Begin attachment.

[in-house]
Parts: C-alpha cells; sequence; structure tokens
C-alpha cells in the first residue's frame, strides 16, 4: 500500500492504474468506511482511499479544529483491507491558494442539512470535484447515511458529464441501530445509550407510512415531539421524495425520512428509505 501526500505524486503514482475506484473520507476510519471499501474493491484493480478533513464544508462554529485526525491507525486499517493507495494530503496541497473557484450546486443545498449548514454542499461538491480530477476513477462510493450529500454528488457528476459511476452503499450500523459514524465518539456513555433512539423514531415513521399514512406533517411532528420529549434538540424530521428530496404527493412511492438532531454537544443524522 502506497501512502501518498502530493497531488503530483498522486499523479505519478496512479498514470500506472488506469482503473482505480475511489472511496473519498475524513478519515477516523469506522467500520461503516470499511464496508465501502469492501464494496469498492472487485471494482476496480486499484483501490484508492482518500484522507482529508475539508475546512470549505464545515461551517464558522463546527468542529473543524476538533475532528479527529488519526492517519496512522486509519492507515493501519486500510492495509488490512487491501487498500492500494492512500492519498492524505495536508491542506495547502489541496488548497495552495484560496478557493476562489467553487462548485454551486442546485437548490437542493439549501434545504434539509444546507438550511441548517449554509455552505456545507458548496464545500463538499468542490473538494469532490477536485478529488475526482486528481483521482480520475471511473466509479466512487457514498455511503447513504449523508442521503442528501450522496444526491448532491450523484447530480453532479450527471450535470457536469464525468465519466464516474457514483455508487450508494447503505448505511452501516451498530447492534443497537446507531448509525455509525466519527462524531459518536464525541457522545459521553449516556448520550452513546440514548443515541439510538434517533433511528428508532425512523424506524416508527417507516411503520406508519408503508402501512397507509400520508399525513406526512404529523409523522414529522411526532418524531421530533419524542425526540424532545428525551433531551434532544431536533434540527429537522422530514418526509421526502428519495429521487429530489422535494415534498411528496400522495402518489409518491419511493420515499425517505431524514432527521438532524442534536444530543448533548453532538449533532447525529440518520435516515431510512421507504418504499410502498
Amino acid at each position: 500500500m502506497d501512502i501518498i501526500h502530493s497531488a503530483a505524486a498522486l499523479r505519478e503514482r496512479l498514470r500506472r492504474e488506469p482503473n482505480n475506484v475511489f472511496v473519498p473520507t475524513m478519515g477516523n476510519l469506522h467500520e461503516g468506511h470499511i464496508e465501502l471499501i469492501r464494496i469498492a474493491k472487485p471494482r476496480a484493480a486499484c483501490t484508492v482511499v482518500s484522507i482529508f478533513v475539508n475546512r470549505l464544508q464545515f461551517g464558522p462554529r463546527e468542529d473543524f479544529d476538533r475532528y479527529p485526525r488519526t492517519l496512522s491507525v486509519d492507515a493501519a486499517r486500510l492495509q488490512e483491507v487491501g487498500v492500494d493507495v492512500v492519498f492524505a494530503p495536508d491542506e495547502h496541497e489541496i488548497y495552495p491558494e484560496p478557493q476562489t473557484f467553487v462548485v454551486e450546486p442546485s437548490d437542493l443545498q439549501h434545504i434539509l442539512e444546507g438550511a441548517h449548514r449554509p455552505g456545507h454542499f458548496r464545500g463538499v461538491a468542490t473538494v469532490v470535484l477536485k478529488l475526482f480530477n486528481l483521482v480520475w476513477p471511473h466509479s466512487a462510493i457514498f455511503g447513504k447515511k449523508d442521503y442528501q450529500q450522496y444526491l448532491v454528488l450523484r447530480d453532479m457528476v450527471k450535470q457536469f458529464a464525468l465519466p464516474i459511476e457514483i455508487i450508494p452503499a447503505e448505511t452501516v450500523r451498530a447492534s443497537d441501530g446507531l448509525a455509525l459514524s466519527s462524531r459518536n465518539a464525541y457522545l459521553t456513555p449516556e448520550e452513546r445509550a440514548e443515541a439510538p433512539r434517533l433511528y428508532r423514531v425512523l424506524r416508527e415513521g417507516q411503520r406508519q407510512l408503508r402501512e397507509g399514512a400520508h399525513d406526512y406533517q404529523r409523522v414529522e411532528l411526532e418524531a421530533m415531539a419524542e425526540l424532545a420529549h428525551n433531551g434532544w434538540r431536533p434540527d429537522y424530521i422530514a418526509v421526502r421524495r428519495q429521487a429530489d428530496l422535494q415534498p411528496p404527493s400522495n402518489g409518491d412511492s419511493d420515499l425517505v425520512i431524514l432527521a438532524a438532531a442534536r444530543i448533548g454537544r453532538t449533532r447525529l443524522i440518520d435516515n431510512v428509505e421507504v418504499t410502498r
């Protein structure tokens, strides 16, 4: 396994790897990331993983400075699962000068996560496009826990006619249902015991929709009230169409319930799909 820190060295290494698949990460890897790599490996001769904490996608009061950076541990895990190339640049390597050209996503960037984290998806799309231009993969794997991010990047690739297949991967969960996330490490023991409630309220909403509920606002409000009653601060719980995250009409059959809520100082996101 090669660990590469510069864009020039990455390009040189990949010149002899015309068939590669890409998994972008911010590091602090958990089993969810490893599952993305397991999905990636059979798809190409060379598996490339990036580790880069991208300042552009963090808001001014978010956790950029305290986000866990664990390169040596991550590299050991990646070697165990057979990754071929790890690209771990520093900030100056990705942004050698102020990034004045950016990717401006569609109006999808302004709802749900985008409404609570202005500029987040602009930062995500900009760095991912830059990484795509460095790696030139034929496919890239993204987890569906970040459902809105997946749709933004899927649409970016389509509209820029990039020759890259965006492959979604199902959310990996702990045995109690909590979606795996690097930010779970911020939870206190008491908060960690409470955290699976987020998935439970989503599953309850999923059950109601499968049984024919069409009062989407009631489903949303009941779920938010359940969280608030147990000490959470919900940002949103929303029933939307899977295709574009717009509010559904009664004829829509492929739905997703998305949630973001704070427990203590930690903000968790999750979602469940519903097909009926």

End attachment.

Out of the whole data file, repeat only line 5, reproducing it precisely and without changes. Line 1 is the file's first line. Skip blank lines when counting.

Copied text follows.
């Protein structure tokens, strides 16, 4: 396994790897990331993983400075699962000068996560496009826990006619249902015991929709009230169409319930799909 820190060295290494698949990460890897790599490996001769904490996608009061950076541990895990190339640049390597050209996503960037984290998806799309231009993969794997991010990047690739297949991967969960996330490490023991409630309220909403509920606002409000009653601060719980995250009409059959809520100082996101 090669660990590469510069864009020039990455390009040189990949010149002899015309068939590669890409998994972008911010590091602090958990089993969810490893599952993305397991999905990636059979798809190409060379598996490339990036580790880069991208300042552009963090808001001014978010956790950029305290986000866990664990390169040596991550590299050991990646070697165990057979990754071929790890690209771990520093900030100056990705942004050698102020990034004045950016990717401006569609109006999808302004709802749900985008409404609570202005500029987040602009930062995500900009760095991912830059990484795509460095790696030139034929496919890239993204987890569906970040459902809105997946749709933004899927649409970016389509509209820029990039020759890259965006492959979604199902959310990996702990045995109690909590979606795996690097930010779970911020939870206190008491908060960690409470955290699976987020998935439970989503599953309850999923059950109601499968049984024919069409009062989407009631489903949303009941779920938010359940969280608030147990000490959470919900940002949103929303029933939307899977295709574009717009509010559904009664004829829509492929739905997703998305949630973001704070427990203590930690903000968790999750979602469940519903097909009926």